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Am J Physiol. 1990 Feb;258(2 Pt 1):C195-205.

Structure-activity relations of the cardiac gap junction channel.

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1
Department of Neuroscience, Albert Einstein College of Medicine, Bronx, New York 10461.

Abstract

Cardiac gap junction channels play the important roles of synchronizing pacemaker cells and allowing impulse propagation along the conduction system and throughout the ventricular myocardium. These channels, which support current flow in both longitudinal and tranverse directions, are permeable to anions and cations with radii less than approximately 0.5 nm and in rat heart have unitary conductances on the order of 50 pS. This unitary conductance is consistent with channel geometry described by a right cylindrical pore with diameter large enough for the brilliantly fluorescent dye molecule lucifer yellow to pass between cells. These channels, like others in biological systems, are opened and closed by various treatments, a process termed gating. Cytoplasmic acidification reduces junctional conductance (gj), an effect that is apparently potentiated by elevated myoplasmic Ca ions. Reduced gj also occurs in response to a variety of lipophilic molecules, including halothane, heptanol, and unsaturated fatty acids; the mechanism of action may involve disruption of the protein-lipid microenvironment of the gap junction channel. Arachidonic acid uncouples, and this effect is partially, but incompletely, blocked by an inhibitor of the lipoxygenase metabolic pathways. Cyclooxygenase inhibitors have no protective effects. Certain cyclic nucleotides can rapidly increase gj [adenosine 3',5'-cyclic monophosphate (cAMP)] or slightly decrease it [guanosine 3',5'-cyclic monophosphate (cGMP)], and agents that use these cyclic nucleotides as second messengers (isoproterenol and perhaps carbachol, respectively) produce consistent effects. Agents expected to cause protein kinase C activation (tumor-promoting phorbol esters and diacylglycerol) increase gj rapidly. The gap junction protein from rat heart has been cloned and sequenced. From the primary sequence for the protein, plausible sites of action within the putative cytoplasmic domains are proposed for each of these treatments. In response to gating stimuli that close the channel (halothane, CO2, heptanol), unitary channel conductance is unchanged, suggesting that these agents act by reducing open time probability. Together, these properties constitute the beginnings of our endeavor to define pharmacological agents that are potentially useful in therapeutic manipulation of synchronous discharge, conduction velocity, and isochronous wavefront propagation in cardiac tissue.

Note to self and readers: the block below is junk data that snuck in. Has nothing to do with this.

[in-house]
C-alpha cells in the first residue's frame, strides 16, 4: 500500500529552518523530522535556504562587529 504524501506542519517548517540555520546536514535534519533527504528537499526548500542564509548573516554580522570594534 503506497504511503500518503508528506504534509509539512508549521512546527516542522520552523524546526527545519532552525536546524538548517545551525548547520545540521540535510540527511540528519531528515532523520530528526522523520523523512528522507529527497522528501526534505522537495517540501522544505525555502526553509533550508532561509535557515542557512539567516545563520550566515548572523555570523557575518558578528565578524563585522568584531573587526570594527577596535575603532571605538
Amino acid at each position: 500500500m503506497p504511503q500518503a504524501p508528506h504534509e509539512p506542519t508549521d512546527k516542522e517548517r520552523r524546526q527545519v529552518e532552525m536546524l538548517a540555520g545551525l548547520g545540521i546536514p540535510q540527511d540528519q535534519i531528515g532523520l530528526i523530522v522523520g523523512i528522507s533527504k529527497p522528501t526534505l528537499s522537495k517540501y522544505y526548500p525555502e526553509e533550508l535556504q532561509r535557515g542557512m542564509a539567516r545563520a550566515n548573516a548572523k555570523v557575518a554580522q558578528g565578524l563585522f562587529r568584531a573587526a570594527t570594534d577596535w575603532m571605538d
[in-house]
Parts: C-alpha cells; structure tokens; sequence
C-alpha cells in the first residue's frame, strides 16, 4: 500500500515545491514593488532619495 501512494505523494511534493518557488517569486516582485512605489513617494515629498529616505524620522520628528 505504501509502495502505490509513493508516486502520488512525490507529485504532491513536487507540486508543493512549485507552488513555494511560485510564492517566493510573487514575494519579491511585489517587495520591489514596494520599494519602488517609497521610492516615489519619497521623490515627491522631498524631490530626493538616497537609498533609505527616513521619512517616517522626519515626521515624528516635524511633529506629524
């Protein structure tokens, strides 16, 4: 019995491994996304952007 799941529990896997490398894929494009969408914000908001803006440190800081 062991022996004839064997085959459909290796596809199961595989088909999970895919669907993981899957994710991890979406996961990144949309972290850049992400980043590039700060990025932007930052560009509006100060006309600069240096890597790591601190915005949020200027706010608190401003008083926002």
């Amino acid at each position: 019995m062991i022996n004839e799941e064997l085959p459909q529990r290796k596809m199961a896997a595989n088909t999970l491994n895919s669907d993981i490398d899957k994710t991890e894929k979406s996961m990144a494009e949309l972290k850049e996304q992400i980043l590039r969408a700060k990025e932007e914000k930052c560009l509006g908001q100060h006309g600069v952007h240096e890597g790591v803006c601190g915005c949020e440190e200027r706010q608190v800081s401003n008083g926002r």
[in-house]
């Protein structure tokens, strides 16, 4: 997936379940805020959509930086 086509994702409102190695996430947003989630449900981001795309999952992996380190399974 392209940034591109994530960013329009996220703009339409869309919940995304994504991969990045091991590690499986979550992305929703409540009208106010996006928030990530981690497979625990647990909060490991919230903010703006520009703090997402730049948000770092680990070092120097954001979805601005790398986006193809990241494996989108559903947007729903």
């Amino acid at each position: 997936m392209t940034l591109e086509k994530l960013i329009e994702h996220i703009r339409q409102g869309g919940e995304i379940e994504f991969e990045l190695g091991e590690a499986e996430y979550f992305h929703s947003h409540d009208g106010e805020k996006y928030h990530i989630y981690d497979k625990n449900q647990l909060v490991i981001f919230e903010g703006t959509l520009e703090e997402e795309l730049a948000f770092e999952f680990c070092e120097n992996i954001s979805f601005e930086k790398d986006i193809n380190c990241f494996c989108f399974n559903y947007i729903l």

[Indexed for MEDLINE]

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